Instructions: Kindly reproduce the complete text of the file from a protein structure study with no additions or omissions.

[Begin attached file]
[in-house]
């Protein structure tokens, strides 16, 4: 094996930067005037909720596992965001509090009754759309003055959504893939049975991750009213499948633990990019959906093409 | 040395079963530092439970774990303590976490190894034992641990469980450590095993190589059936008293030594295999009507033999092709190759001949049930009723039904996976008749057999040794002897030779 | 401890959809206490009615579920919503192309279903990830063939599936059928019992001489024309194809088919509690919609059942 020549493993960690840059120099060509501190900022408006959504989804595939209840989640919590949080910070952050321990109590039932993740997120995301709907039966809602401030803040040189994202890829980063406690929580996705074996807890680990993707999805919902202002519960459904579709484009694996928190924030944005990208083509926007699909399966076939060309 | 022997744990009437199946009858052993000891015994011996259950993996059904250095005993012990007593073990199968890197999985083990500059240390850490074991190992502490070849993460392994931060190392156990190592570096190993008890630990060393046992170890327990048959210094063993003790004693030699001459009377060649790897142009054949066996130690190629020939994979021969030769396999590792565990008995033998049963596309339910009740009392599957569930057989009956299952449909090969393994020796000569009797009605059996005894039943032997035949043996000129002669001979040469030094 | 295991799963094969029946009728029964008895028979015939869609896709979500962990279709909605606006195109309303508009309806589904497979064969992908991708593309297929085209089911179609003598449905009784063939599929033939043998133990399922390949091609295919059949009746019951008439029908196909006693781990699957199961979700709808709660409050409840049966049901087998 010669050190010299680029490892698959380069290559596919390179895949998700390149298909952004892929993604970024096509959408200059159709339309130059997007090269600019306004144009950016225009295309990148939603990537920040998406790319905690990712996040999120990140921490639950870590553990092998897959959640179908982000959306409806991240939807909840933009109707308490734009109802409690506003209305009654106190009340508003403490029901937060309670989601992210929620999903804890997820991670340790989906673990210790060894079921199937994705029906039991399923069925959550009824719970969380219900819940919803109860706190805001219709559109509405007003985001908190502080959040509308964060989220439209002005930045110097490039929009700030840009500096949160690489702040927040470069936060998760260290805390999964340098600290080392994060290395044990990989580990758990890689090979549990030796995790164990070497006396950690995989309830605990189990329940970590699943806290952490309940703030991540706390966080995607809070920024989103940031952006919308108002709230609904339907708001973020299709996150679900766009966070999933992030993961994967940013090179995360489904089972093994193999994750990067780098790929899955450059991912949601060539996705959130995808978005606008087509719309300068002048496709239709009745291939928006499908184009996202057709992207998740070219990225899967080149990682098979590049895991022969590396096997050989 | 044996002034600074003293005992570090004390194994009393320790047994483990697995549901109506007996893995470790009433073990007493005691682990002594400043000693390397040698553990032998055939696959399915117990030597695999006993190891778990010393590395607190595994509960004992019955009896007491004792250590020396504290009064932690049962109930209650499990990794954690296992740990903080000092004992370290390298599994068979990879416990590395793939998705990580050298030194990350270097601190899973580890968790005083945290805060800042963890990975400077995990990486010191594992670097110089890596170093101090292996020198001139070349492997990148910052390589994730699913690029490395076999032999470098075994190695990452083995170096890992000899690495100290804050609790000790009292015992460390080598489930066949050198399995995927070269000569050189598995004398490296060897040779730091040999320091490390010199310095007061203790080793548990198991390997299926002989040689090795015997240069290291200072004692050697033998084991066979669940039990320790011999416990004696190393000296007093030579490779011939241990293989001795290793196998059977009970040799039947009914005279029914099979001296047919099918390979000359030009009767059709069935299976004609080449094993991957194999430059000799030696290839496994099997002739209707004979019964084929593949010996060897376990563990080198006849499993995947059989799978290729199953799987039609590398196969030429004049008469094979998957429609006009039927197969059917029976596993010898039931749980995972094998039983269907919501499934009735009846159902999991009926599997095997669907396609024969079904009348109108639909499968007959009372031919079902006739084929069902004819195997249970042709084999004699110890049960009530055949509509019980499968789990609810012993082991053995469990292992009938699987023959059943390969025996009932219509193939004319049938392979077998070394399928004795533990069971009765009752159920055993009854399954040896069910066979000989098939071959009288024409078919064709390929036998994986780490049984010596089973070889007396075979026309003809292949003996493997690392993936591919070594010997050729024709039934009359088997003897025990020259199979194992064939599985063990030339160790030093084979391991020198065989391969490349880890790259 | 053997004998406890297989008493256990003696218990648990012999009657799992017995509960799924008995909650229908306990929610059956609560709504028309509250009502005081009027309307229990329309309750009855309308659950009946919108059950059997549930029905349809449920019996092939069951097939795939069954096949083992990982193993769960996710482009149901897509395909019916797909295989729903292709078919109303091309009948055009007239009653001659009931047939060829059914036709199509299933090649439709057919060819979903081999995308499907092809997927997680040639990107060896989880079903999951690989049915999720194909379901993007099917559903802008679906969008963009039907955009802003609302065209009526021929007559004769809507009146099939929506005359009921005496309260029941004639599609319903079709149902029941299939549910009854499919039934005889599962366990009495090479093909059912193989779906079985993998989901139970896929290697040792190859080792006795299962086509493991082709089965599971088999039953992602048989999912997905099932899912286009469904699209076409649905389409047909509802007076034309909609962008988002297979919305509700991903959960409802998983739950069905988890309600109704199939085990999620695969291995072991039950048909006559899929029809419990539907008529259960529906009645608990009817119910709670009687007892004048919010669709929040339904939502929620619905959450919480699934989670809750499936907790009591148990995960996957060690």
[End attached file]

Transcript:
[in-house]
């Protein structure tokens, strides 16, 4: 094996930067005037909720596992965001509090009754759309003055959504893939049975991750009213499948633990990019959906093409 | 040395079963530092439970774990303590976490190894034992641990469980450590095993190589059936008293030594295999009507033999092709190759001949049930009723039904996976008749057999040794002897030779 | 401890959809206490009615579920919503192309279903990830063939599936059928019992001489024309194809088919509690919609059942 020549493993960690840059120099060509501190900022408006959504989804595939209840989640919590949080910070952050321990109590039932993740997120995301709907039966809602401030803040040189994202890829980063406690929580996705074996807890680990993707999805919902202002519960459904579709484009694996928190924030944005990208083509926007699909399966076939060309 | 022997744990009437199946009858052993000891015994011996259950993996059904250095005993012990007593073990199968890197999985083990500059240390850490074991190992502490070849993460392994931060190392156990190592570096190993008890630990060393046992170890327990048959210094063993003790004693030699001459009377060649790897142009054949066996130690190629020939994979021969030769396999590792565990008995033998049963596309339910009740009392599957569930057989009956299952449909090969393994020796000569009797009605059996005894039943032997035949043996000129002669001979040469030094 | 295991799963094969029946009728029964008895028979015939869609896709979500962990279709909605606006195109309303508009309806589904497979064969992908991708593309297929085209089911179609003598449905009784063939599929033939043998133990399922390949091609295919059949009746019951008439029908196909006693781990699957199961979700709808709660409050409840049966049901087998 010669050190010299680029490892698959380069290559596919390179895949998700390149298909952004892929993604970024096509959408200059159709339309130059997007090269600019306004144009950016225009295309990148939603990537920040998406790319905690990712996040999120990140921490639950870590553990092998897959959640179908982000959306409806991240939807909840933009109707308490734009109802409690506003209305009654106190009340508003403490029901937060309670989601992210929620999903804890997820991670340790989906673990210790060894079921199937994705029906039991399923069925959550009824719970969380219900819940919803109860706190805001219709559109509405007003985001908190502080959040509308964060989220439209002005930045110097490039929009700030840009500096949160690489702040927040470069936060998760260290805390999964340098600290080392994060290395044990990989580990758990890689090979549990030796995790164990070497006396950690995989309830605990189990329940970590699943806290952490309940703030991540706390966080995607809070920024989103940031952006919308108002709230609904339907708001973020299709996150679900766009966070999933992030993961994967940013090179995360489904089972093994193999994750990067780098790929899955450059991912949601060539996705959130995808978005606008087509719309300068002048496709239709009745291939928006499908184009996202057709992207998740070219990225899967080149990682098979590049895991022969590396096997050989 | 044996002034600074003293005992570090004390194994009393320790047994483990697995549901109506007996893995470790009433073990007493005691682990002594400043000693390397040698553990032998055939696959399915117990030597695999006993190891778990010393590395607190595994509960004992019955009896007491004792250590020396504290009064932690049962109930209650499990990794954690296992740990903080000092004992370290390298599994068979990879416990590395793939998705990580050298030194990350270097601190899973580890968790005083945290805060800042963890990975400077995990990486010191594992670097110089890596170093101090292996020198001139070349492997990148910052390589994730699913690029490395076999032999470098075994190695990452083995170096890992000899690495100290804050609790000790009292015992460390080598489930066949050198399995995927070269000569050189598995004398490296060897040779730091040999320091490390010199310095007061203790080793548990198991390997299926002989040689090795015997240069290291200072004692050697033998084991066979669940039990320790011999416990004696190393000296007093030579490779011939241990293989001795290793196998059977009970040799039947009914005279029914099979001296047919099918390979000359030009009767059709069935299976004609080449094993991957194999430059000799030696290839496994099997002739209707004979019964084929593949010996060897376990563990080198006849499993995947059989799978290729199953799987039609590398196969030429004049008469094979998957429609006009039927197969059917029976596993010898039931749980995972094998039983269907919501499934009735009846159902999991009926599997095997669907396609024969079904009348109108639909499968007959009372031919079902006739084929069902004819195997249970042709084999004699110890049960009530055949509509019980499968789990609810012993082991053995469990292992009938699987023959059943390969025996009932219509193939004319049938392979077998070394399928004795533990069971009765009752159920055993009854399954040896069910066979000989098939071959009288024409078919064709390929036998994986780490049984010596089973070889007396075979026309003809292949003996493997690392993936591919070594010997050729024709039934009359088997003897025990020259199979194992064939599985063990030339160790030093084979391991020198065989391969490349880890790259 | 053997004998406890297989008493256990003696218990648990012999009657799992017995509960799924008995909650229908306990929610059956609560709504028309509250009502005081009027309307229990329309309750009855309308659950009946919108059950059997549930029905349809449920019996092939069951097939795939069954096949083992990982193993769960996710482009149901897509395909019916797909295989729903292709078919109303091309009948055009007239009653001659009931047939060829059914036709199509299933090649439709057919060819979903081999995308499907092809997927997680040639990107060896989880079903999951690989049915999720194909379901993007099917559903802008679906969008963009039907955009802003609302065209009526021929007559004769809507009146099939929506005359009921005496309260029941004639599609319903079709149902029941299939549910009854499919039934005889599962366990009495090479093909059912193989779906079985993998989901139970896929290697040792190859080792006795299962086509493991082709089965599971088999039953992602048989999912997905099932899912286009469904699209076409649905389409047909509802007076034309909609962008988002297979919305509700991903959960409802998983739950069905988890309600109704199939085990999620695969291995072991039950048909006559899929029809419990539907008529259960529906009645608990009817119910709670009687007892004048919010669709929040339904939502929620619905959450919480699934989670809750499936907790009591148990995960996957060690």